On both my model T's the firewall is steel.
Both are not original in different ways, but I'm not certain that matters.
The 1921 Pick-up was build in 1963 by what I gues is a 1921 chassis, that have given idendity to the car (it's title says 1921) but the body is the front of a 1919 touring without starter (the ignition switch sits on the coilbox and the windscreen frame have brackets for oil sidelamps).
The firewall is steel.
The 1922 Fordor is a touring that at some point around 1925-6 was rebuild by a local bodyshop to current design - a for door closed car. The rear panels are most likely from the touring.
The titel says 1922 but I have looked after it in the old tax registrations and there I found a 1921 Touring sold to the first owner - not a 1922. But since there is no VIN in the frame, it may have got registered with incorrect papers at some point.
Again - firewall is steel on both - not wood.
Anyway - I do NOT think any of the rebuilds have involved a swap of cowl or firewall to get steel firewalls.
Am I reading the encyclpedia incorrect?
Given European history, and the original variations from USA production, it becomes difficult to know. In USA production, the steel firewall began about 1922. Exactly when, is still debated, and varied from one assembly plant to another assembly plant. Basically, it is generally believed that all '21s had a wooden firewall, and all '23s had a steel firewall. 1922 could have been either.
However. The wooden firewall was a weak point in the car. Plenty strong when new, but weakened by age, dampness, and the stresses of being driven and twisted. By the early '20s, the smaller wooden firewalls from 1915/'16/'17 were becoming weak, and beginning to fail. So the move to a steel firewall that was initially more flimsy, but lasted much longer was made. It was soon stiffened by adding a dash to steering column bracket, something that Ford believed was not necessary with the wooden firewalls.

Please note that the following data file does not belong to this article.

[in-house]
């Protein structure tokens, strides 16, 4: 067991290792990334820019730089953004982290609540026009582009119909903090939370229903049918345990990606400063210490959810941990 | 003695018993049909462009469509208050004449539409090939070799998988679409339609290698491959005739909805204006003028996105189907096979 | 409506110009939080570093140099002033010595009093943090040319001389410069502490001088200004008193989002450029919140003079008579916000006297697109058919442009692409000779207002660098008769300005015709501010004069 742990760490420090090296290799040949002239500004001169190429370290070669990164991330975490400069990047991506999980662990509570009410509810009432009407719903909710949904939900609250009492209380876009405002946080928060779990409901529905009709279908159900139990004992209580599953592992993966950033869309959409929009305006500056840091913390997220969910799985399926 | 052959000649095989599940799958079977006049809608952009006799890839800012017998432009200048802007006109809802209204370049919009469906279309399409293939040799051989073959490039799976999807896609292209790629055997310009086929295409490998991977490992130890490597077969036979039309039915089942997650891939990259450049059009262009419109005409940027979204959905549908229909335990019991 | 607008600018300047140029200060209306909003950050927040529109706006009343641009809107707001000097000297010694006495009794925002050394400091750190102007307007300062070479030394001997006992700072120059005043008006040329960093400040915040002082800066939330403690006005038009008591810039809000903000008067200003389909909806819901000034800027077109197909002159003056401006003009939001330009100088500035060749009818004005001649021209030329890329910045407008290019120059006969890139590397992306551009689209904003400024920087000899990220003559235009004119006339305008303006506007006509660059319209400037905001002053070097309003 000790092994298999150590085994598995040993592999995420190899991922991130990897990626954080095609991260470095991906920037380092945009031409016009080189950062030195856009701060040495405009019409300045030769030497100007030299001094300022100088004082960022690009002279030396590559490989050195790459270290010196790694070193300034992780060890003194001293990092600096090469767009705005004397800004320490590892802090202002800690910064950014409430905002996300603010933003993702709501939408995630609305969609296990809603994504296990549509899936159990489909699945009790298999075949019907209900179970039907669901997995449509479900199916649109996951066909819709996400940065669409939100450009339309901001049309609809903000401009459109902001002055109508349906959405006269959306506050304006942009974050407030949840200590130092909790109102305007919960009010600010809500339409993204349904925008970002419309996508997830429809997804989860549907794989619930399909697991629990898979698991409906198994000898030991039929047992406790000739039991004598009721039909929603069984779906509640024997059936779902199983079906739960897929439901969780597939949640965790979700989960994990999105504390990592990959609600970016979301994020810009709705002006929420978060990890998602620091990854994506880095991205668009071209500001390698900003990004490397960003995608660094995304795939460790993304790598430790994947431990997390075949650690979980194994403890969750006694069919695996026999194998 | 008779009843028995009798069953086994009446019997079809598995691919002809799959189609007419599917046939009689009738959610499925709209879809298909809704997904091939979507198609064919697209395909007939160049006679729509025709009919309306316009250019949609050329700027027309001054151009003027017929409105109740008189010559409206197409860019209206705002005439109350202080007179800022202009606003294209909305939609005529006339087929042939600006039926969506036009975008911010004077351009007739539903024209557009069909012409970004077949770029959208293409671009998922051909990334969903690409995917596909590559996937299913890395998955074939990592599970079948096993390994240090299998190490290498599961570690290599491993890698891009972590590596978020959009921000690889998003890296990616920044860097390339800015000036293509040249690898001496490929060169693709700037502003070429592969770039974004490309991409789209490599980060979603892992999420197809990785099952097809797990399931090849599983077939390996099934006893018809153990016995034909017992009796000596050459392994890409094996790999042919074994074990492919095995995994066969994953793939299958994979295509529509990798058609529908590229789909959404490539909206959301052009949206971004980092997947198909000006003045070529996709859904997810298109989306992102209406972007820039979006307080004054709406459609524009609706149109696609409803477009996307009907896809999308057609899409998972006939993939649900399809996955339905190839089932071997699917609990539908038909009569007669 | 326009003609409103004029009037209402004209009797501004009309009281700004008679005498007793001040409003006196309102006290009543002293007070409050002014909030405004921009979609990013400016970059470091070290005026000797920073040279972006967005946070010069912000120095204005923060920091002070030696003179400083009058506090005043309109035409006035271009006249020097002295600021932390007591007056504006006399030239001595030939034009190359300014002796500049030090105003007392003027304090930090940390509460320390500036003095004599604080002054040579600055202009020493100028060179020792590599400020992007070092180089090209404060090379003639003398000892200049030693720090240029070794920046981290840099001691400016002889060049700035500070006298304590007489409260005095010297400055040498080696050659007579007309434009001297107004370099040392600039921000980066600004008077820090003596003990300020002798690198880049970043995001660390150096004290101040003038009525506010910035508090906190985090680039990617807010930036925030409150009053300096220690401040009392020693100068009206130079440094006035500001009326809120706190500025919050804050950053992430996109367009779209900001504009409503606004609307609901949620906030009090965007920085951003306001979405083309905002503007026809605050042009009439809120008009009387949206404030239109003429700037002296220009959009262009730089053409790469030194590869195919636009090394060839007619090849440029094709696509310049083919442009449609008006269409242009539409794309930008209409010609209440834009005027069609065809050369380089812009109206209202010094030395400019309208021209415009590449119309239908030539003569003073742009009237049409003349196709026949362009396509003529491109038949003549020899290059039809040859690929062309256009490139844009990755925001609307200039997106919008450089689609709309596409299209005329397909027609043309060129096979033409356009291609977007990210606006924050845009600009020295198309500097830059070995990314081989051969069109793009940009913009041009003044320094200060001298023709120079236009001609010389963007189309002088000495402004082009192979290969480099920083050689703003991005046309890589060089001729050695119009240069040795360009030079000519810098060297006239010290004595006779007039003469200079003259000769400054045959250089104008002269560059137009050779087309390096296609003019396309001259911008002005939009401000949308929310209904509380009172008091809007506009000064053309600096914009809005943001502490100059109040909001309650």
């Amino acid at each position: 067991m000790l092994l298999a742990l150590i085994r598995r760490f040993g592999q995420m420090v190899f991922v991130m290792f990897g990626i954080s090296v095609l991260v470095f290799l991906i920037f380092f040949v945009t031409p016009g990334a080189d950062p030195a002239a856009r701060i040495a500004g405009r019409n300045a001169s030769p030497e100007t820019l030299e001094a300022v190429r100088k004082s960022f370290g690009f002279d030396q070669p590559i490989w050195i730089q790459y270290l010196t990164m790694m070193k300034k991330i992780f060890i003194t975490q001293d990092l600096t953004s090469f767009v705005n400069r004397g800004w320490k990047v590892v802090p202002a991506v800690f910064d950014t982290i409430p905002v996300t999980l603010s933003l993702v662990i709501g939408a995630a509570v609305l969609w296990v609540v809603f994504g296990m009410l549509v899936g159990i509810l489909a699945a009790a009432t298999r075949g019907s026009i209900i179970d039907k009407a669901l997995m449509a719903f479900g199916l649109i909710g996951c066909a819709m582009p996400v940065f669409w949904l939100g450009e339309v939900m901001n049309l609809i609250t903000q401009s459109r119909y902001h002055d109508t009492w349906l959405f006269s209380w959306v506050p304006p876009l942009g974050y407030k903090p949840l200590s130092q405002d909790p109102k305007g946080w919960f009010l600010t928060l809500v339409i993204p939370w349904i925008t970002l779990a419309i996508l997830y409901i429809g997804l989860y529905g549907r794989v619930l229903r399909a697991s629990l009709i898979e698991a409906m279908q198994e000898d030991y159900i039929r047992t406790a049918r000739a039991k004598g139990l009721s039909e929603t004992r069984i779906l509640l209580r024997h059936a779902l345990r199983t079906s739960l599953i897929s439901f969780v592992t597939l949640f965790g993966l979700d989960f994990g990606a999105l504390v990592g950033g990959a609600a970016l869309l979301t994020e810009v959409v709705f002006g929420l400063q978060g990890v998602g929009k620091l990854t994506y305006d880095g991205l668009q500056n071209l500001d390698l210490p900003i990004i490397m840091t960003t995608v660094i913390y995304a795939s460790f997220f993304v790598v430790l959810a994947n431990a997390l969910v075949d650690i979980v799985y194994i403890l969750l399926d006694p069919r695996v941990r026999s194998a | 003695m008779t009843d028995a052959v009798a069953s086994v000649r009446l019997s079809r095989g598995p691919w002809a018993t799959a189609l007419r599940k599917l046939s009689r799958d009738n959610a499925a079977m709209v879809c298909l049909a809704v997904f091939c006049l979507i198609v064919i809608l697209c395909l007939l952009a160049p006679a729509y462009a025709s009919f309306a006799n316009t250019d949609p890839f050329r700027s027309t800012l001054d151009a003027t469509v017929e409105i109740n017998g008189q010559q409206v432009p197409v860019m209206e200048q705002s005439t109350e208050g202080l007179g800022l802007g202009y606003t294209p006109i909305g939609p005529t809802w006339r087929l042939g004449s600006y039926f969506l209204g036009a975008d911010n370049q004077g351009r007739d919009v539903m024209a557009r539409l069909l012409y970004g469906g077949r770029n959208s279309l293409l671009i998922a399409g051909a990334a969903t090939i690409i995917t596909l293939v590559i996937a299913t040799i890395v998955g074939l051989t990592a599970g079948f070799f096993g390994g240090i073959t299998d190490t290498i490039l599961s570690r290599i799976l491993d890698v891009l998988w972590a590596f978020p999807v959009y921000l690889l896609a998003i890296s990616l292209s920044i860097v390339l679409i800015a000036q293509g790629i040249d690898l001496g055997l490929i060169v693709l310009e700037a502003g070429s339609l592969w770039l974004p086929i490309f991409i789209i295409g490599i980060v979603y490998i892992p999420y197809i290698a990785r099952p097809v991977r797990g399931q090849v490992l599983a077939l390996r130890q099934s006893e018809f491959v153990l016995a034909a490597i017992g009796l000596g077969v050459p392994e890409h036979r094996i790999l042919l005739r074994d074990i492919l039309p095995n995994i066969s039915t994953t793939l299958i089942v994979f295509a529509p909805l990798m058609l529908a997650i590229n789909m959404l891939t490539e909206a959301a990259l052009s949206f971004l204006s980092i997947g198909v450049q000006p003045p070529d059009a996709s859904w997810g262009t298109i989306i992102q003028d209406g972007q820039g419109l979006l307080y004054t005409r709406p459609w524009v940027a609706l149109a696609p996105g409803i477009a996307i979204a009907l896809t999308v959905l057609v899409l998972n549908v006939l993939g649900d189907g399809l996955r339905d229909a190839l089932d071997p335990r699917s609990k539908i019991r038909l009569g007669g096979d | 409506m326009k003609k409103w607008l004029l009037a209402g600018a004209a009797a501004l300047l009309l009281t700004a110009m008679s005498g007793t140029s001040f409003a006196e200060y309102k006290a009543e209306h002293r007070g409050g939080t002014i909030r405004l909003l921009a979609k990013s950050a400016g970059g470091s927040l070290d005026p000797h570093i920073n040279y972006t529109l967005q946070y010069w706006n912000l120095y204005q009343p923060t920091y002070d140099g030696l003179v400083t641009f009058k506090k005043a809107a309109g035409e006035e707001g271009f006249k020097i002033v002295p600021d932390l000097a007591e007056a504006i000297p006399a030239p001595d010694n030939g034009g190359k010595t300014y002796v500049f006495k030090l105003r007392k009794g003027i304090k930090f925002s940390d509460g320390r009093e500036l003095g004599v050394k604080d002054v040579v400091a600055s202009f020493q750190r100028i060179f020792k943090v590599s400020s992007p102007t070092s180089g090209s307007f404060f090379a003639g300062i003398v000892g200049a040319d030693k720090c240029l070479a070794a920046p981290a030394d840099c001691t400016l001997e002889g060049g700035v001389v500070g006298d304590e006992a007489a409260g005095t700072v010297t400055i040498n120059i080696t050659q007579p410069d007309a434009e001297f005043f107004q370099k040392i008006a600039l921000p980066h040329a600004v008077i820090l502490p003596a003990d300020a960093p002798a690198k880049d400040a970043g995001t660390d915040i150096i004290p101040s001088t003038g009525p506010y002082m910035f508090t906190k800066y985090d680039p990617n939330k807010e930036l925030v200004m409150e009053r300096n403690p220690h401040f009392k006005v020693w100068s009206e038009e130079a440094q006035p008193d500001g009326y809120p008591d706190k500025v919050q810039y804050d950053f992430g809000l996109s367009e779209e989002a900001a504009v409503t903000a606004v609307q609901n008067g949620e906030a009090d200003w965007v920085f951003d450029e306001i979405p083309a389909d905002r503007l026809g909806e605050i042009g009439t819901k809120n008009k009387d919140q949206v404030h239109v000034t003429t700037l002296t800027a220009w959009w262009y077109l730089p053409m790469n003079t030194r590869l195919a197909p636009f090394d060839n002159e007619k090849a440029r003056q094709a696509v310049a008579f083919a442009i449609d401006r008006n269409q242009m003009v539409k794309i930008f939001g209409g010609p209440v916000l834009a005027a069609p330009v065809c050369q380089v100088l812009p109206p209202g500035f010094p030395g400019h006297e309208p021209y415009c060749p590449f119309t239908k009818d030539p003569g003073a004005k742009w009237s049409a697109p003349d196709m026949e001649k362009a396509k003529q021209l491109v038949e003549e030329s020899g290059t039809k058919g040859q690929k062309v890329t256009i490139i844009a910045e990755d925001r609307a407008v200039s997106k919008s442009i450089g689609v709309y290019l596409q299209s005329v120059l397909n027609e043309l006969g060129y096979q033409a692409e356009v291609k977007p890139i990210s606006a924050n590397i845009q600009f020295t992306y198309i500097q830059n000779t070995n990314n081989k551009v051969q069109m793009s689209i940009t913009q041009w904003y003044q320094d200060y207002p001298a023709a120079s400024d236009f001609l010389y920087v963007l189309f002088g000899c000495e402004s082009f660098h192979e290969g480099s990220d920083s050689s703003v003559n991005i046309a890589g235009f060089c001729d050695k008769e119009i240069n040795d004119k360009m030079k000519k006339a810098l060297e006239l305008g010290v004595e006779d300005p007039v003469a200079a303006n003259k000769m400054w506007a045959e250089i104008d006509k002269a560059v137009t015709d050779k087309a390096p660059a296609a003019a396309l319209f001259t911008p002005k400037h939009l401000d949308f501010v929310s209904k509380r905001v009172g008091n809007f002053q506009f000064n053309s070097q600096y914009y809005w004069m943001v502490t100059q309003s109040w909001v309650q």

So, also, another thing happened. Ford dealers carried replacement steel firewalls, lots of them. New-old-stock ones are still fairly common (even I have one). It was recommended that the wooden one be replaced by a steel firewall at the early signs of weakness. A large number of late '10s and early '20s Ts have steel firewalls for that reason.
There is no simple way to tell for certain if your firewalls had been changed or not. However, a lot of the ones that were changed, used the original wooden firewall-to-frame (steel) brackets. Because the steel firewall is very thin, and the wooden one was 5/8 inch thick (about 16mm), there was a problem with things fitting well. It was recommended to use a spacer (either wood or steel) (about 5/8 inch or 16mm) between the new steel firewall and the original bracket.
So, look for those spacers. It won't be conclusive, but if there are spacers there, it would be a minor indication that the firewall was at some time changed. Of course, it could mean something else also. Like the brackets have been changed? Or who knows who did what when?
And, sometimes, when the firewall was replaced, even many decades ago? The firewall brackets were change to the ones with the offset to match the new steel firewall.
For the most part. I wouldn't worry much about why the firewall is steel. The four door sedan has a special and unique history. Chances are good, the firewall was changed when the custom body was built. That is part of the car. And part of that car's special history. I like that car a lot! I also like the pickup. And its chassis may have had the firewall changed way back when also.
Drive safe my friend.
Metal firewalls began in late 22 which is really early 23...all early 22's had wood firewalls, same as the 21's, and the open cars had straight windshields and two man tops. When the 23 came out in late 22, it was a slant windshield, metal firewall and low cowl, later in 23 (early 24) the high cowl came out. But all cars 23 and after had metal firewalls.
Not true Martin. Many '23s had wood firewalls. Just last week I saw an original '23 with a metal firewall. I didn't bother to get the engine number though, but that car has never been restored.
Thanks Wayne. I'm happy with the cars as they are - not factory original but both with some history.
I'll do some detail photos of the things you mentioned.
Oh by the way - on the picture they are on display on a steam fair in my 'hood with the Danish Model T club. You can see our logo on the banner to the left :-)